August 27, 2013
So far in this series on thought leadership, I have stressed the need for an increased focus on character and presence. I introduced five archetypes—Eager Apprentices, Solid Performers, Adept Adventurers, Periodic Contributors, and Thought Leaders—as part of a benefit continuum that reflects the value change agents provide those they serve. In this post, I will explain how each archetype exemplifies a different way in which character and presence play a role in the practice of our craft.
April 17, 2013
I was honored to host a conversation recently with four colleagues about their reactions to two of my recent blog series, Character and Presence and Cultivating Character. In the conversation, you’ll hear about “safety” issues related to change practitioners bringing forth their authenticity. What contributes to our “awakeness” or mindfulness as we practice our craft? What part does curiosity play? Do we genuinely care about clients as human beings going through change-related struggle? Is that part of the character and presence relationship? And what about compassion? Is that different from curiosity or a caring attitude?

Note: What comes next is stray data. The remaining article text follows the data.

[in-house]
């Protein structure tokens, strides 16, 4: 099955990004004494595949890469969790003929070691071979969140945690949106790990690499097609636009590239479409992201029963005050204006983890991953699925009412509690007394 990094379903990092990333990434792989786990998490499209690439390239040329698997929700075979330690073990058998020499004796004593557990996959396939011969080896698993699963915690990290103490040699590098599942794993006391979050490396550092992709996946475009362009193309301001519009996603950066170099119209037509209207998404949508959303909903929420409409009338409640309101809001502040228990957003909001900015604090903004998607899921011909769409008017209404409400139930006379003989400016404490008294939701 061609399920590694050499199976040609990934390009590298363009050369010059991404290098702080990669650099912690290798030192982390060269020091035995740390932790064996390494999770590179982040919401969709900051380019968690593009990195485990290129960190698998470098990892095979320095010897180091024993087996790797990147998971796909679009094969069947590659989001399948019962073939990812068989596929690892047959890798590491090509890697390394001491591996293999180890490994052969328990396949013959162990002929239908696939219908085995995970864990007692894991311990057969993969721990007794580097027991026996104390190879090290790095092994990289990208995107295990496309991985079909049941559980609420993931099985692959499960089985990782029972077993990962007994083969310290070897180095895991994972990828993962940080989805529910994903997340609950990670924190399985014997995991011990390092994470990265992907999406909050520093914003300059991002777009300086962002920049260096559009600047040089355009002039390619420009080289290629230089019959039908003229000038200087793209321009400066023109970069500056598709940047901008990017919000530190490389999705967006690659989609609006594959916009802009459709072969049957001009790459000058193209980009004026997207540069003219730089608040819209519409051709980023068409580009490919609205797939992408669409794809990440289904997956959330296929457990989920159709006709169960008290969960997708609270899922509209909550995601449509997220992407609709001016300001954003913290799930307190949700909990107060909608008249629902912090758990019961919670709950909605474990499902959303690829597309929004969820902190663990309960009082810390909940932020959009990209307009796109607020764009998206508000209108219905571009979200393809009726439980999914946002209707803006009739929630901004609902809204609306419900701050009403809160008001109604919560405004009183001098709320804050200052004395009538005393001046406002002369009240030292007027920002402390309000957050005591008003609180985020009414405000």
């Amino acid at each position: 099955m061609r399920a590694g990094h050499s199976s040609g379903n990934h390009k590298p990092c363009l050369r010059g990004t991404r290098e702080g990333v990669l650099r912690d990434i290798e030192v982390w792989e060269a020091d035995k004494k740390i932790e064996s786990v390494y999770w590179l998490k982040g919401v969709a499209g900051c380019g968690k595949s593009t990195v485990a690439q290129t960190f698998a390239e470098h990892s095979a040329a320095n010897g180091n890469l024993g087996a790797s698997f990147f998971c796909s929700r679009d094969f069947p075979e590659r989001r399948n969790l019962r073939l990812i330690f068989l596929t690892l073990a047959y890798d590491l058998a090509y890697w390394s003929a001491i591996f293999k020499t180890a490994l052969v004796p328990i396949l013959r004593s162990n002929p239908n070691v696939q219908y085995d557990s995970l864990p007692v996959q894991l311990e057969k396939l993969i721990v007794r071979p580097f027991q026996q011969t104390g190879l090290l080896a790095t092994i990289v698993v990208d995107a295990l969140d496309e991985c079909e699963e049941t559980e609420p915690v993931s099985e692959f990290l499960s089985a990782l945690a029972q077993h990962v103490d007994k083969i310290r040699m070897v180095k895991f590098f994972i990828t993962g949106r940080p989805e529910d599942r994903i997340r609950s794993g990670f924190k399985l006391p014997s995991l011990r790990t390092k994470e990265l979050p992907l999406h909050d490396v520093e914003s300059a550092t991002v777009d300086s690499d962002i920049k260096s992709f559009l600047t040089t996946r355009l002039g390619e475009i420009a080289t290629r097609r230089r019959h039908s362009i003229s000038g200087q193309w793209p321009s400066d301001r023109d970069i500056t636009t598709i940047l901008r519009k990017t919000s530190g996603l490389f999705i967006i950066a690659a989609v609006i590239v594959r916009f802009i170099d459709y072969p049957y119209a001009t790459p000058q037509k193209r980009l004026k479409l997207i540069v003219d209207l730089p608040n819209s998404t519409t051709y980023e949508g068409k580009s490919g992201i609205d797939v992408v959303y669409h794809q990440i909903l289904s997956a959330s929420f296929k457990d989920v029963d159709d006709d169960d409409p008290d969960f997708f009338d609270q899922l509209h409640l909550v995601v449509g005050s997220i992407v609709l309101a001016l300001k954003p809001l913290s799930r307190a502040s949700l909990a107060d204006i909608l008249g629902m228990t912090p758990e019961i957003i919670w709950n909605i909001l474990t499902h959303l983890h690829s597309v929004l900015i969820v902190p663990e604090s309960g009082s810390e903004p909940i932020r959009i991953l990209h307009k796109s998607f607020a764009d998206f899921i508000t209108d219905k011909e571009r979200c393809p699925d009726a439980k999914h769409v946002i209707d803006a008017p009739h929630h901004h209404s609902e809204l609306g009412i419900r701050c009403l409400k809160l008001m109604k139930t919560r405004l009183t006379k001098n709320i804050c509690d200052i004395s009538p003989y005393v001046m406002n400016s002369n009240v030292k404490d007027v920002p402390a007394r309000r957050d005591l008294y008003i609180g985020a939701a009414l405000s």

April 9, 2013
Since 2009, I have written more than sixty series addressing what I believe are some of the issues, challenges, opportunities, pitfalls, rewards, motivations, and responsibilities associated with being a seasoned change practitioner. Most of this writing has been centered on what we do—the technical, conceptual aspects of our profession.
Over the past few months, I have begun a shift in emphasis.
March 19, 2013
In closing this series about the hero’s journey for the practitioner, I’d like to offer my bias about what is the most important lesson to be learned during these epic periods of professional/personal growth. All the illumination that takes place during these developmental leaps contributes to the wisdom we strive for but, in my view, there is one awareness that stands above all the rest in its creation of value for us and those we serve.
February 12, 2013
Joseph Campbell was possibly the greatest mythologist of our time. In this first post of the series, I introduce his Hero’s Journey archetype, which can help us learn how our own heroic odyssey can make us better practitioners.